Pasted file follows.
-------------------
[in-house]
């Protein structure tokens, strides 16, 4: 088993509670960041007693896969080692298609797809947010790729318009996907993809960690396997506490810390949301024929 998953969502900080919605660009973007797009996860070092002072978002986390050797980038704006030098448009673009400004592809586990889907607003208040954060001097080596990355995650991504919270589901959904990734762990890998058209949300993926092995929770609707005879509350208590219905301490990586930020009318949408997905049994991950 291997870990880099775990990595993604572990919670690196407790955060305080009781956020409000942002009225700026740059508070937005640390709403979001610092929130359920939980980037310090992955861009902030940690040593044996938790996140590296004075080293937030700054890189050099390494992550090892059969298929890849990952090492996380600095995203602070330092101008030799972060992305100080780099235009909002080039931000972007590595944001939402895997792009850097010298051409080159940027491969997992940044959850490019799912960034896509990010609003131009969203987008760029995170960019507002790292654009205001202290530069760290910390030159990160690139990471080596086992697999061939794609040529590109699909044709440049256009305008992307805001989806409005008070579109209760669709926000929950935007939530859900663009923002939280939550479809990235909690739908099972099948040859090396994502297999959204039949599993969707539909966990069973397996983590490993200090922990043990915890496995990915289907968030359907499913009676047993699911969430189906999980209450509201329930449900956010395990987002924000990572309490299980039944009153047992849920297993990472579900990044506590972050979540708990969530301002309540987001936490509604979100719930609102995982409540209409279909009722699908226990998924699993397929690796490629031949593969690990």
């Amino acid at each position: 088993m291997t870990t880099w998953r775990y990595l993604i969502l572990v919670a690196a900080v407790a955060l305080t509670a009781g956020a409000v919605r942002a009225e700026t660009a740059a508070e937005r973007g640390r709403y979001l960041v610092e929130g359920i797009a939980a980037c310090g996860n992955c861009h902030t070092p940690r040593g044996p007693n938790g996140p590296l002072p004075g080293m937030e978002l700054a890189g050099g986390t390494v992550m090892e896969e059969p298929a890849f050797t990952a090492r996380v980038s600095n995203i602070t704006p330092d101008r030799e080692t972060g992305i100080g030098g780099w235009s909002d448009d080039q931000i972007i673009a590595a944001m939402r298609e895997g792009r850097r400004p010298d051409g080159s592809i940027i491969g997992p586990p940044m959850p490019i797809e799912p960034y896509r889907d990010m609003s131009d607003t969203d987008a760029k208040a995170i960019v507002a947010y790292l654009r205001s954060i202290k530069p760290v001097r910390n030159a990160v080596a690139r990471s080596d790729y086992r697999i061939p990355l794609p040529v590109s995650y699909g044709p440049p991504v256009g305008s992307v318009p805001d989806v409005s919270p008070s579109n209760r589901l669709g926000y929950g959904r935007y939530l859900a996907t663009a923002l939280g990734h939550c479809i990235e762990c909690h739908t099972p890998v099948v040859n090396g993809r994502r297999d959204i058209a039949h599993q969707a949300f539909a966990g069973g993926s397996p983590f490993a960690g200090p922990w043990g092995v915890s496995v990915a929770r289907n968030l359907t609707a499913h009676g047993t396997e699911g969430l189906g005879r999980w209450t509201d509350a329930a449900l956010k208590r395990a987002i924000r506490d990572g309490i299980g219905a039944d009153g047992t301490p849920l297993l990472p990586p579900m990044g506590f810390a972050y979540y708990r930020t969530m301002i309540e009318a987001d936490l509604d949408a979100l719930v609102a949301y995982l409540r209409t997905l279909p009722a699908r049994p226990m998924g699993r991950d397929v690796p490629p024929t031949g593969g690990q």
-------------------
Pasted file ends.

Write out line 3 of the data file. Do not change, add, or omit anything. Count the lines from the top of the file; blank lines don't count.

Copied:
């Amino acid at each position: 088993m291997t870990t880099w998953r775990y990595l993604i969502l572990v919670a690196a900080v407790a955060l305080t509670a009781g956020a409000v919605r942002a009225e700026t660009a740059a508070e937005r973007g640390r709403y979001l960041v610092e929130g359920i797009a939980a980037c310090g996860n992955c861009h902030t070092p940690r040593g044996p007693n938790g996140p590296l002072p004075g080293m937030e978002l700054a890189g050099g986390t390494v992550m090892e896969e059969p298929a890849f050797t990952a090492r996380v980038s600095n995203i602070t704006p330092d101008r030799e080692t972060g992305i100080g030098g780099w235009s909002d448009d080039q931000i972007i673009a590595a944001m939402r298609e895997g792009r850097r400004p010298d051409g080159s592809i940027i491969g997992p586990p940044m959850p490019i797809e799912p960034y896509r889907d990010m609003s131009d607003t969203d987008a760029k208040a995170i960019v507002a947010y790292l654009r205001s954060i202290k530069p760290v001097r910390n030159a990160v080596a690139r990471s080596d790729y086992r697999i061939p990355l794609p040529v590109s995650y699909g044709p440049p991504v256009g305008s992307v318009p805001d989806v409005s919270p008070s579109n209760r589901l669709g926000y929950g959904r935007y939530l859900a996907t663009a923002l939280g990734h939550c479809i990235e762990c909690h739908t099972p890998v099948v040859n090396g993809r994502r297999d959204i058209a039949h599993q969707a949300f539909a966990g069973g993926s397996p983590f490993a960690g200090p922990w043990g092995v915890s496995v990915a929770r289907n968030l359907t609707a499913h009676g047993t396997e699911g969430l189906g005879r999980w209450t509201d509350a329930a449900l956010k208590r395990a987002i924000r506490d990572g309490i299980g219905a039944d009153g047992t301490p849920l297993l990472p990586p579900m990044g506590f810390a972050y979540y708990r930020t969530m301002i309540e009318a987001d936490l509604d949408a979100l719930v609102a949301y995982l409540r209409t997905l279909p009722a699908r049994p226990m998924g699993r991950d397929v690796p490629p024929t031949g593969g690990q």